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Editorial and opinion Day in the life


Each issue ofWounds International features a typical day in the life of a different wound care clinician from around the world. This series looks at the variety of techniques that are required in different settings and asks clinicians about the type of conditions they work in, the types of wounds they see and the challenges that they face when providing wound care to patients.


T


his issue features Monica Walusimbi, a registered nurse and midwife at Mulago Hospital


in Kampala, Uganda.


Can you outline where you practice? I practice at Mulago hospital which is the largest of three national referral hospitals in Uganda. Mulago is a teaching hospital for Makerere University College of Sciences, which was established in 1924. The wound care clinic in Mulago has


only been in existence for about five years and runs once a week.


Can you explain the make-up of your team? Our team is made up of plastic surgeons, medical officers, interns, a nurse with international interdisciplinary wound care qualifications, physiotherapists and occupational therapists. We are also in consultation with


vascular surgeons, physicians, psychiatrists, social services and many other services.


What types of wounds do you regularly see? Common wound types include septic burn wounds, chronic venous and arterial leg ulcers, sickle cell and buruli ulcers, diabetic foot ulcers, necrotising fasciitis (which is especially common in neonates), pressure sores, drug-related wounds, degloving injuries, surgical wounds and burn wounds.


What are the main types of equipment, dressings and techniques that you use on a day-to-day basis? The main types of equipment we use are dressing forceps, scissors, clip removers and splints. For dressings, we still use traditional dry gauze and cotton wool pads. On good days we might have paraffin gauze or tulle.


What is the most unusual wound you have seen recently and how did you manage it? A 28-year-old male patient with sickle cell disease presented at the wound


The main obstacles that hamper my work are the team’s lack of training in advanced wound care and the shortage of modern dressings. The use of dry gauze and cotton wool can delay wound healing.


care clinic with painful leg ulcers on both legs. The ulcers had been in place for the last seven months. We managed to assess him regularly,


offering timely intervention wherever it was required, and continued with padded dressings as necessary. We provided him with long-term bed rest, limb elevation, nutrition and encouraged relatives to visit regularly. We also gave the patient analgesics to deal with the severe pain.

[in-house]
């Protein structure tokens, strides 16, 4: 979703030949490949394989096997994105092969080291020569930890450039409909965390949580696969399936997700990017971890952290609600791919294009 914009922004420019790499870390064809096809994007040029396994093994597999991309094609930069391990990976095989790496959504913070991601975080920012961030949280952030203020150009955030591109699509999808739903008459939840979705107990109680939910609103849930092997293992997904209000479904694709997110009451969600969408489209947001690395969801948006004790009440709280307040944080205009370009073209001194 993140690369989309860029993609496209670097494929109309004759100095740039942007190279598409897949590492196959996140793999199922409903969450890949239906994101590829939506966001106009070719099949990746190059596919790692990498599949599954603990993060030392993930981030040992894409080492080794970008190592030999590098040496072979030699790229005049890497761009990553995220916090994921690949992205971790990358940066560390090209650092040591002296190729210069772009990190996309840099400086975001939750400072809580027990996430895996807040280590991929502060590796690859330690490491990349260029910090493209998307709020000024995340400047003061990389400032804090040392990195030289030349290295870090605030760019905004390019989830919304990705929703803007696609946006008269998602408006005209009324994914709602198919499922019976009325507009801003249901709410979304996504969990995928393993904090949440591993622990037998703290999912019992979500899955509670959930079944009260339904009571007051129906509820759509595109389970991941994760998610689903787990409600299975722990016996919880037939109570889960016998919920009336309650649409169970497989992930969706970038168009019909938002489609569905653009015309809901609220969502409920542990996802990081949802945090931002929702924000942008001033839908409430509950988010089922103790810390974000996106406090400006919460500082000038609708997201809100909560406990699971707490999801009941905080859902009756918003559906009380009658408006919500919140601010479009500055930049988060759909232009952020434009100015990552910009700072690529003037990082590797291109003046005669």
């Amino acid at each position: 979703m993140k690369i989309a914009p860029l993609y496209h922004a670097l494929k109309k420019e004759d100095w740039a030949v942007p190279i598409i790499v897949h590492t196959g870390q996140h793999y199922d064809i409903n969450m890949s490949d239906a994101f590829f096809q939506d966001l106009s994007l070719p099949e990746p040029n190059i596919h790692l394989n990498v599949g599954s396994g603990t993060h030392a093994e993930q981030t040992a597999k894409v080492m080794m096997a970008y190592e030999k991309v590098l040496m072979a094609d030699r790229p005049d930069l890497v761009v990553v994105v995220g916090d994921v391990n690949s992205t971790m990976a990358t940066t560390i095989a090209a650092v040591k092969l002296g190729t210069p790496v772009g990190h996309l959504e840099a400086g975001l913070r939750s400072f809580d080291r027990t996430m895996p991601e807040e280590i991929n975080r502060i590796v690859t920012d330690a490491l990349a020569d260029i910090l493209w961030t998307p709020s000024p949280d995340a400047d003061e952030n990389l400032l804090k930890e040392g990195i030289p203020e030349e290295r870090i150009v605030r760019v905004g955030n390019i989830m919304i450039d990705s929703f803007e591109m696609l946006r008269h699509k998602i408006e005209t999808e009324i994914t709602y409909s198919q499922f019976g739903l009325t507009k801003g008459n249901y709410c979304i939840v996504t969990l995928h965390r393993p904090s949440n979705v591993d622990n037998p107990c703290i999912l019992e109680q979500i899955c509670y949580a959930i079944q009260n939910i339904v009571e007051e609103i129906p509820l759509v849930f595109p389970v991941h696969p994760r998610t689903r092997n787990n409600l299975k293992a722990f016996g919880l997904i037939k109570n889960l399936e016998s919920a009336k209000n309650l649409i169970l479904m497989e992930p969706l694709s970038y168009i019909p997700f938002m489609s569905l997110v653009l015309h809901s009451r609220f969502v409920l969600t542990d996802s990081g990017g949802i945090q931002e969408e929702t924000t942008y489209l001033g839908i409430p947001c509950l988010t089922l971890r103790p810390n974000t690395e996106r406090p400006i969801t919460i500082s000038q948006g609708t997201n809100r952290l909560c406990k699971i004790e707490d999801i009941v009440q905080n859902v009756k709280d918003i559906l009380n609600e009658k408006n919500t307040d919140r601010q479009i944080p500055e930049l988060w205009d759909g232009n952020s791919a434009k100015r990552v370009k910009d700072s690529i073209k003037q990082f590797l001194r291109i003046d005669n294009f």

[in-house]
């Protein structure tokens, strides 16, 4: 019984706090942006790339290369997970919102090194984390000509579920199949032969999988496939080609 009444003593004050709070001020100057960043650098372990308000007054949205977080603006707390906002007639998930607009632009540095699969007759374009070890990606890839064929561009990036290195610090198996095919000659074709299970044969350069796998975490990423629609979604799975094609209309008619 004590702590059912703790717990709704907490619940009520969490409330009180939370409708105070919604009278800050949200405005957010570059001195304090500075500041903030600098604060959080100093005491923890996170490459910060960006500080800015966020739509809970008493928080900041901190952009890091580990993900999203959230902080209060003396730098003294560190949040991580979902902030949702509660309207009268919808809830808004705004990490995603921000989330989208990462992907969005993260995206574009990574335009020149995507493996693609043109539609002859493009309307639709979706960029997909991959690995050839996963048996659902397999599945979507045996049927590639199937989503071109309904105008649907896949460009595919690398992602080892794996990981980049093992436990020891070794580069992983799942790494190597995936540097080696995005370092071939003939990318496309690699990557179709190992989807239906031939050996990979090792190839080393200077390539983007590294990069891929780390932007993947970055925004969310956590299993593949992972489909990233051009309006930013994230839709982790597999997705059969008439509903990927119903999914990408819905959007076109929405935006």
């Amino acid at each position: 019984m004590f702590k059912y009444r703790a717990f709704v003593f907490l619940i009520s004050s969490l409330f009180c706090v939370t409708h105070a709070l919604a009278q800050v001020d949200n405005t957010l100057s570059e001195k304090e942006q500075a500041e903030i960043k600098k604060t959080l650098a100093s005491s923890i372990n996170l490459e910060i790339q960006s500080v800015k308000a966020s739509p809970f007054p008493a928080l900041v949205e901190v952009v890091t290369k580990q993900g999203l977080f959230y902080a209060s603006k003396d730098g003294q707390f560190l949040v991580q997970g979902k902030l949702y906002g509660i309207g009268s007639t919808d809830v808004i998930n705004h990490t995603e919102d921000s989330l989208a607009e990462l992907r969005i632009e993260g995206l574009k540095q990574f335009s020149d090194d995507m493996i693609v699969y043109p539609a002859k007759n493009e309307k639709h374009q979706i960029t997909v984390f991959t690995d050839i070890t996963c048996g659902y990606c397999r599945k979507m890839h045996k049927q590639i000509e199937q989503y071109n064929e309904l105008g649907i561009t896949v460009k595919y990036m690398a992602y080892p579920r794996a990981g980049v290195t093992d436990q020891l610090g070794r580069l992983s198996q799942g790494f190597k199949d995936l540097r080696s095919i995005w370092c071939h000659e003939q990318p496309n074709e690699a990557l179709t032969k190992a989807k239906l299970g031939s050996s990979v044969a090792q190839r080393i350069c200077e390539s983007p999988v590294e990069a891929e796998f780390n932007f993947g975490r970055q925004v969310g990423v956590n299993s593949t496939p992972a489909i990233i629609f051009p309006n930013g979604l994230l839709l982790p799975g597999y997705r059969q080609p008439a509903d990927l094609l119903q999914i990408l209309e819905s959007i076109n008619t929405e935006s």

It has been over a year now and the


wounds on both legs are clean, but perpetually in a non-healing state and we are continuing to treat them. This patient would benefit from hyperbaric oxygen therapy, but we do not have the facilities for this treatment


Do you feel your practice has any unique obstacles that hamper your work? The main obstacles that hamper my work are the team’s lack of training in advanced wound care and the shortage of modern dressings. The use of dry gauze and cotton wool can actually delay wound healing. The fact that we do not have


modern equipment, for example, negative pressure devices, debriding gels, Doppler monitors and glucometers, makes it hard to effectively treat certain wounds.


What equipment/resource/ education would make the most difference to your everyday work? The availability of modern dressings as well as educating the patients and their attendants would make a big difference. However, educating and training team members in advanced wound care management would make the biggest difference. If nurses with advanced wound care


skills undertook courses on training others, they could educate clinicians at hospitals and in nursing training schools in wound management, which would positively affect wound care in Uganda.


www.woundsinternational.com 6


Editorial and opinion


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